Get the right markings

To find the right markings for the A6M2 Zero was difficult. You’d think that they’d be the same planes as in Pearl Harbour as the battles took place just six months apart. But things happened in between. At least I found that Lt. Cmdr. Shigeru Itaya that led the Zero wing of the Akagi at Pearl Harbour also participated at Midway having to ditch his plane near a cruiser after the Akagi was sunk. Now I’ve already built Itaya’s Zero from Tamiya when I did a Pearl Harbour build. Or so I thought. It turns out that Tamiya had been guessing that Itaya had flown AI-101 as his wing man flew AI-102. But if you dig in you soon realize that he flew AI-155. Now there’s no such decal set but I dug into what I had. Having the D3A1 Val, the B5N2 Kate and the A6M2 Zero with extra decals I did have some. I was saved by Hasegawa. In both their kits the Val and the Kate they’ve included full number series with four items of each number and the Kate decals fit the bill.

The Wildcat was another issue. No special decals for Midway available. So again I dug into the sources and found that Jimmy Thach, the inventor of the Thach Weave that saved so many Wildcats from the Zeroes, flew at Midway. He flew number 23 and I had 28 available so some careful cutting and puzzling and the problem solved. He also had the ‘Felix the cat’ insignia under the wind shield and luckily enough it was on the extra decals ‘Grumman F4F-4 Wildcat – USMC aces over Guadalcanal Part 2’ that I had bought.

Don’t be afraid of adding

Somewhere you have to draw the line. To build all the naval vessels and aircraft that partook in the Battle Of Midway in scale 1:48 is of course an impossible task. Leaving out the ships even building all the aircraft types that was there is a bit hard. Not only because there are so many but also because some are not available as kits (well not in 1:48 at least) and also to get the right markings as decals might be a tough task. And of course there is a limit to what you can afford. At the beginning I drew the line at eight kits and two display bases.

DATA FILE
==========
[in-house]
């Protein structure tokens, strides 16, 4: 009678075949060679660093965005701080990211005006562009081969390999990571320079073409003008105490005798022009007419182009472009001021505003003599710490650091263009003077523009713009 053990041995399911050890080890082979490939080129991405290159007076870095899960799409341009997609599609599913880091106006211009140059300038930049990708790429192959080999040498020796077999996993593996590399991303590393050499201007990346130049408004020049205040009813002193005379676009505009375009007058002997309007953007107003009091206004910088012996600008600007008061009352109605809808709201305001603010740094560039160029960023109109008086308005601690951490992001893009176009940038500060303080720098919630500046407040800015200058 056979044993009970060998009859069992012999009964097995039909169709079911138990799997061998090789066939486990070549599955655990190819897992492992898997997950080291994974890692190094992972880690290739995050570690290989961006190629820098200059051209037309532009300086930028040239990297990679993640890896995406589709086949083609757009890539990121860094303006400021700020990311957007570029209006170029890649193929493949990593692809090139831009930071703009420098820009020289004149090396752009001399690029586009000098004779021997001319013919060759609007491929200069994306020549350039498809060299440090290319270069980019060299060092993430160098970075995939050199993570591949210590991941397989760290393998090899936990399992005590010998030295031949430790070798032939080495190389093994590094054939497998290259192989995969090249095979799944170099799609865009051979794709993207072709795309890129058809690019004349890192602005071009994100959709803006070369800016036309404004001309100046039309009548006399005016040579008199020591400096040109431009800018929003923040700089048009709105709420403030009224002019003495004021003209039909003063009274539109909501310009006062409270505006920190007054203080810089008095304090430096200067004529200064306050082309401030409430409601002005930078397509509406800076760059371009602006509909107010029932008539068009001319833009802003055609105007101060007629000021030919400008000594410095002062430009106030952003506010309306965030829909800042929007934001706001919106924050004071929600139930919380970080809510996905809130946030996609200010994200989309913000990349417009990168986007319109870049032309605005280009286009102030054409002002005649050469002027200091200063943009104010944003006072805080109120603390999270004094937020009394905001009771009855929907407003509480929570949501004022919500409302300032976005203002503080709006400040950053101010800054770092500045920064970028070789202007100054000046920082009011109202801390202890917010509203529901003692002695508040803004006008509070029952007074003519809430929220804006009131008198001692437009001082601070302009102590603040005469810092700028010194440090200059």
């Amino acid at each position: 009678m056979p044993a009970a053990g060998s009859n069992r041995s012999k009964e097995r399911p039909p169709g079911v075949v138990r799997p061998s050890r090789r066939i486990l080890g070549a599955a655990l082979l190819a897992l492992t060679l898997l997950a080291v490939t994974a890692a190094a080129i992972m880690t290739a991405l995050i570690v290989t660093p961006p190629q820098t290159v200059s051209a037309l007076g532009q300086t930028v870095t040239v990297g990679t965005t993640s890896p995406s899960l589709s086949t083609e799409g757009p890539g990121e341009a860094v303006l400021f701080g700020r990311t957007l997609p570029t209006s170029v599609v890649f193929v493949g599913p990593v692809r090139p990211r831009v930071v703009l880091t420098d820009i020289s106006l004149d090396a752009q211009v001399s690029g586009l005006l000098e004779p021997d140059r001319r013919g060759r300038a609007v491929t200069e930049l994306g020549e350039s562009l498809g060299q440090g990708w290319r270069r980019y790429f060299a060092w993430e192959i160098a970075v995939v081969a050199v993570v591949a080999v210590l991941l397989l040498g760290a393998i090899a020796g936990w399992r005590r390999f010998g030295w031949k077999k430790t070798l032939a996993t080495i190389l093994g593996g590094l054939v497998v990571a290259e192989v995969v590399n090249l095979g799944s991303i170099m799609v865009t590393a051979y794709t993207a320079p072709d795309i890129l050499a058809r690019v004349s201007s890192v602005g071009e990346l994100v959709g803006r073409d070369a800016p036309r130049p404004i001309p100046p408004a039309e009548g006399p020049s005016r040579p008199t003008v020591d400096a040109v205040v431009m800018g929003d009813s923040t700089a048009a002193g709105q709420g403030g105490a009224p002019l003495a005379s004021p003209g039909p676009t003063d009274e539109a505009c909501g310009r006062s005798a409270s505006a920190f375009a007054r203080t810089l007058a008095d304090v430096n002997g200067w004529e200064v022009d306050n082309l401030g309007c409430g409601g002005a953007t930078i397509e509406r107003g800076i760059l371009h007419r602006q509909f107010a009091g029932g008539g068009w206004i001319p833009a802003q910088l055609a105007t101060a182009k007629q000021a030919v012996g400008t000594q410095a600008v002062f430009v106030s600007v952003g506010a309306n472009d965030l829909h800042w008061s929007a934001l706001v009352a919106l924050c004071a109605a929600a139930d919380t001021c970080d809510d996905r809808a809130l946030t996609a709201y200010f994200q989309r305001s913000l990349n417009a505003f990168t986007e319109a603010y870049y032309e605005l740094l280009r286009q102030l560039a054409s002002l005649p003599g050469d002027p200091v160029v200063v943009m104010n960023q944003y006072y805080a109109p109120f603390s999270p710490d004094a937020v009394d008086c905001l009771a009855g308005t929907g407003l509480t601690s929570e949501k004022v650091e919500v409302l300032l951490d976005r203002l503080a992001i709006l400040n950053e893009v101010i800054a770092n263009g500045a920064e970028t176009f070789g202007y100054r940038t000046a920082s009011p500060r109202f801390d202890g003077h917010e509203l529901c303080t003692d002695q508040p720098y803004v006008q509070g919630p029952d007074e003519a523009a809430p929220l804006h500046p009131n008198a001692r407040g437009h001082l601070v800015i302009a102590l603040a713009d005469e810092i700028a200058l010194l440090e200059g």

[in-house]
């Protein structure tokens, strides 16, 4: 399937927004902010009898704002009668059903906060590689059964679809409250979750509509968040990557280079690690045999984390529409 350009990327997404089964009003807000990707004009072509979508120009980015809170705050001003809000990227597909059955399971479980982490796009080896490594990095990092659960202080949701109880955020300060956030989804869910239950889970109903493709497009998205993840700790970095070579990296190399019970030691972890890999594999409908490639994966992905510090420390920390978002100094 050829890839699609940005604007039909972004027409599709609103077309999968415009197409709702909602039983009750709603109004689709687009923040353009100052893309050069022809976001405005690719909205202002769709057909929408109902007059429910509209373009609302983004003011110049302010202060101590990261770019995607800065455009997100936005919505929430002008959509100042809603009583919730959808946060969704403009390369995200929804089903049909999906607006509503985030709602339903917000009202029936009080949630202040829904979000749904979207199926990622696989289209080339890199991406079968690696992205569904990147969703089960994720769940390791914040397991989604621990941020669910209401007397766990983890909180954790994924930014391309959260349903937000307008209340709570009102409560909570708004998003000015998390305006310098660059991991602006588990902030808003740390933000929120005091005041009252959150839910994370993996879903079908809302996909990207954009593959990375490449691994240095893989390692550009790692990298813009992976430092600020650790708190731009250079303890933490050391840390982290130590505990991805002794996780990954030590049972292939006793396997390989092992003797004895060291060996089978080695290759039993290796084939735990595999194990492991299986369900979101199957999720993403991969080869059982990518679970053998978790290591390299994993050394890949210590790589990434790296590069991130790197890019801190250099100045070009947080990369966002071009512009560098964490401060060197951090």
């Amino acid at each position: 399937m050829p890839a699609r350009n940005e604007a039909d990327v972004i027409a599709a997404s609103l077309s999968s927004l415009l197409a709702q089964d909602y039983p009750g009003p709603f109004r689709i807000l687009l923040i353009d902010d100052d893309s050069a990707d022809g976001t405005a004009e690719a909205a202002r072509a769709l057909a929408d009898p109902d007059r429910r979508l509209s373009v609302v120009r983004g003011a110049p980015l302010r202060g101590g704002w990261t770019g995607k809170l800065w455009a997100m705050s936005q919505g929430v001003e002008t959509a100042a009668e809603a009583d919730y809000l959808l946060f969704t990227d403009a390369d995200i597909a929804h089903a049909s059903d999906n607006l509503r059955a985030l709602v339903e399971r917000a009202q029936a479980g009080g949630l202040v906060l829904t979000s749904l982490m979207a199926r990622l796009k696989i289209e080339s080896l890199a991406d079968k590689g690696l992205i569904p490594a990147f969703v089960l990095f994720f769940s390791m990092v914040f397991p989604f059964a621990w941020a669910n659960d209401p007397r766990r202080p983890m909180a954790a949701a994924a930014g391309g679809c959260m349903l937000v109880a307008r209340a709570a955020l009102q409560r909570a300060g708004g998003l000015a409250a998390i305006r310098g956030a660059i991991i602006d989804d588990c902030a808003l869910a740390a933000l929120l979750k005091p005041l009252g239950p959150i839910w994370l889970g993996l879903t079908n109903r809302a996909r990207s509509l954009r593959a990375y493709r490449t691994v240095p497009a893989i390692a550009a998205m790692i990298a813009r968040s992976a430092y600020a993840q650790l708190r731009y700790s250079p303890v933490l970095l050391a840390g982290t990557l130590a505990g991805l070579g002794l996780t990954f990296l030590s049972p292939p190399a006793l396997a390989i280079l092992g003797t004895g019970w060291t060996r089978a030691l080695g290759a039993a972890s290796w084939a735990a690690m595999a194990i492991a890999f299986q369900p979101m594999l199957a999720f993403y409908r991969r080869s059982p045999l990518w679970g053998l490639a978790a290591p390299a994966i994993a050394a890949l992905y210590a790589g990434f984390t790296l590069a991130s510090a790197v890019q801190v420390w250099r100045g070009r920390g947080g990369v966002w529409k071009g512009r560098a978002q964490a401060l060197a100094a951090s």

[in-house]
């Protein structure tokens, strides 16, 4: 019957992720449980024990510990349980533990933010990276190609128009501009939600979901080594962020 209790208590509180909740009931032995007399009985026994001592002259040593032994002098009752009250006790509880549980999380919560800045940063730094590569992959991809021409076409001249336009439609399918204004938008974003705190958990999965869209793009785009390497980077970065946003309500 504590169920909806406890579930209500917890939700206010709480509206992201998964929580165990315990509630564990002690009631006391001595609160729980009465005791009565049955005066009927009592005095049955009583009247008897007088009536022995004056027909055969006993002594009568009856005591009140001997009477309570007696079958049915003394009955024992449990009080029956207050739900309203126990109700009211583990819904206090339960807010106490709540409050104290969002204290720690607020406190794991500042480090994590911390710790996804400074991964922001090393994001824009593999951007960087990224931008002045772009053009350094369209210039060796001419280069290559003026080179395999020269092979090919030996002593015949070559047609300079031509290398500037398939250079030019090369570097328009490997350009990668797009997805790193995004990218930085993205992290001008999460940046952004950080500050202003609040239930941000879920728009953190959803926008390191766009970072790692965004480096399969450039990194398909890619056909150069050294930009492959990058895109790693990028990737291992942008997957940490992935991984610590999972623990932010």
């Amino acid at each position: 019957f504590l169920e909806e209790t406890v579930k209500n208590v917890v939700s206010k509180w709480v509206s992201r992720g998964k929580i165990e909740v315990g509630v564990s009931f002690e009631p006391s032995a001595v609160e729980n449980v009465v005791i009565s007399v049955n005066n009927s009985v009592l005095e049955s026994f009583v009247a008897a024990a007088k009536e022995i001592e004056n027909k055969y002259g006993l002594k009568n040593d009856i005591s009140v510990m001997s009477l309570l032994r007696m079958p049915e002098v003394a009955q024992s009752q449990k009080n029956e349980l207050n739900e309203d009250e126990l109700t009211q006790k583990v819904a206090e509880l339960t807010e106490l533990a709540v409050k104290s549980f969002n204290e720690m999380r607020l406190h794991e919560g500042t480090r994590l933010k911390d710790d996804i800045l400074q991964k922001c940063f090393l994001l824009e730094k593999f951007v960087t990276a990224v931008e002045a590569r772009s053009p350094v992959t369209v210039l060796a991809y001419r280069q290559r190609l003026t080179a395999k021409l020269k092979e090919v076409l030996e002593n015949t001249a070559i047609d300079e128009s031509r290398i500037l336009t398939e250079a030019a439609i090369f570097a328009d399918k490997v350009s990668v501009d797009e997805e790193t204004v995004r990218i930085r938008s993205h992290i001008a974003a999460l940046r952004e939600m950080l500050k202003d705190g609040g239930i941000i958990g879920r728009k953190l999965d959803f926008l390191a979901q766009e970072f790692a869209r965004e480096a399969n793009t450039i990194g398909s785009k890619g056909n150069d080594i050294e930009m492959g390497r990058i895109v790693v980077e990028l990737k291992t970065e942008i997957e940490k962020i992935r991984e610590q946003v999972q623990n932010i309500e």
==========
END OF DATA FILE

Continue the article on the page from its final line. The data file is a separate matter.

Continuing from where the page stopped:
But as you go along you find more and once you’ve started it’s hard not to want to go further. I’ve bought two display bases, one depicting an American carrier deck the other a Japanese. But then I realized that I would build planes based at Midway. So off and away to find a base depicting the ground of a typical WWII airfield. Then the afore mentioned SBD-3 and F2A-3 Buffalo. The Avenger made it’s combat début at Midway, with a disheartening result. So when I stumbled upon a Midway edition of the Grumman TBF-1C Avenger from HobbyBoss it became a must.

But there are still limits

This is were I stand now. I have my eyes on the B-26 Marauder and the B-17 Flying Fortress who both participated from Midway. The Marauder carried torpedoes and as there is no such version available it can be hard to convert one without the proper parts (and decals). The B-17’s were B-17E and the only available kit in 1:48 in a B-17F so some research and probably conversions together with decals would also be a challenge. Also there is the Nakajima E8N2 ‘Dave’, a reconnaissance plane based on Japanese cruisers and the Vought SB2U Vindicator. Both are available but only at some steep pricing on Ebay. Well, we’ll see what the future might bring.

But the other Japanese reconnaissance aircraft that partook in the battle seems to be harder. I have still not found any kits in scale 1:48 of the Kawanishi H8K ‘Emily’ which is not surprising as it would be enormous (there is a kit in 1:72). Neither have I found any Aichi E13A1 ‘Jake’ in 1:48 which is a shame because it played a prominent role in the events.

 

 

I’ll be back with further progress and I’m also doing reviews of the kits I build so be sure to keep an eye open.

75 years after the Battle of Midway – post 1

Having the opportunity to spend some time on my hobby this summer I wanted a project or challenge to work with. My ongoing project to build the Hawker Typhoon Mk.IB (see other posts) felt too single purpose and I wanted to do more. The Typhoon can wait a bit. So I sat thinking about this when I saw a documentary of The Battle Of Midway and noted that it was the 75 years anniversary this June. As the battle was to the largest extent an aerial battle fought with planes I decided that this was the project I was looking for.